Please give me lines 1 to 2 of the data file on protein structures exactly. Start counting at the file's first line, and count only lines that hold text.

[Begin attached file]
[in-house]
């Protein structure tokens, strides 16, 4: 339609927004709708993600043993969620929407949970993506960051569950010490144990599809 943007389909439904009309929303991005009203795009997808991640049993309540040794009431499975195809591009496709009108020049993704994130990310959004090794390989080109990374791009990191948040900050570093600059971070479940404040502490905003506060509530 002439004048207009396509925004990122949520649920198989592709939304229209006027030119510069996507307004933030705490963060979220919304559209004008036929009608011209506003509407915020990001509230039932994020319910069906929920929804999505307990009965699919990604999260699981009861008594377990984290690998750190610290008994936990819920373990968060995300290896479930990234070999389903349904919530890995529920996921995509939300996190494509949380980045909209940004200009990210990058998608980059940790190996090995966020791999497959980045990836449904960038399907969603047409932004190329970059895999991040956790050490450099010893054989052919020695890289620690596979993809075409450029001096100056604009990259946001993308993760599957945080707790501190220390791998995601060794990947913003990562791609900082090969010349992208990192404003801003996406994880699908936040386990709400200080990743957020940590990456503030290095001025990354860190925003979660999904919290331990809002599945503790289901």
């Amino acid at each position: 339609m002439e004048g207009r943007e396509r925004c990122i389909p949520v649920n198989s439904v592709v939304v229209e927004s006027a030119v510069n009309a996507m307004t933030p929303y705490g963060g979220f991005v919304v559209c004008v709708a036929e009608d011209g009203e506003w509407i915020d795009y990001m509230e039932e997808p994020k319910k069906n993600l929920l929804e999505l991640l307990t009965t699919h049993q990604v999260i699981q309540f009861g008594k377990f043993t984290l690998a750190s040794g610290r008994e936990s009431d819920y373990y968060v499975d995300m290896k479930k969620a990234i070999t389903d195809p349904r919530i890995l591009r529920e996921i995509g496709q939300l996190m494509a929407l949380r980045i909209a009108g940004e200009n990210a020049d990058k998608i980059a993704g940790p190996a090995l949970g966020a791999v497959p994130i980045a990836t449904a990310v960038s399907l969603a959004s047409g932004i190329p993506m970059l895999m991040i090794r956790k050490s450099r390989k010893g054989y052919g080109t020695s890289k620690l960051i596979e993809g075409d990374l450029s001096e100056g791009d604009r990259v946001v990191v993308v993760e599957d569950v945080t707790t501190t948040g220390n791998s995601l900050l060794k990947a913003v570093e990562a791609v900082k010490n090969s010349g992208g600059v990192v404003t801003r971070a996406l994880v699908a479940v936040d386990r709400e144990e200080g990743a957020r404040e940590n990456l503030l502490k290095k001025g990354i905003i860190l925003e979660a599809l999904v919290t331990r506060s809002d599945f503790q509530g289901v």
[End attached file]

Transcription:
[in-house]
């Protein structure tokens, strides 16, 4: 339609927004709708993600043993969620929407949970993506960051569950010490144990599809 943007389909439904009309929303991005009203795009997808991640049993309540040794009431499975195809591009496709009108020049993704994130990310959004090794390989080109990374791009990191948040900050570093600059971070479940404040502490905003506060509530 002439004048207009396509925004990122949520649920198989592709939304229209006027030119510069996507307004933030705490963060979220919304559209004008036929009608011209506003509407915020990001509230039932994020319910069906929920929804999505307990009965699919990604999260699981009861008594377990984290690998750190610290008994936990819920373990968060995300290896479930990234070999389903349904919530890995529920996921995509939300996190494509949380980045909209940004200009990210990058998608980059940790190996090995966020791999497959980045990836449904960038399907969603047409932004190329970059895999991040956790050490450099010893054989052919020695890289620690596979993809075409450029001096100056604009990259946001993308993760599957945080707790501190220390791998995601060794990947913003990562791609900082090969010349992208990192404003801003996406994880699908936040386990709400200080990743957020940590990456503030290095001025990354860190925003979660999904919290331990809002599945503790289901």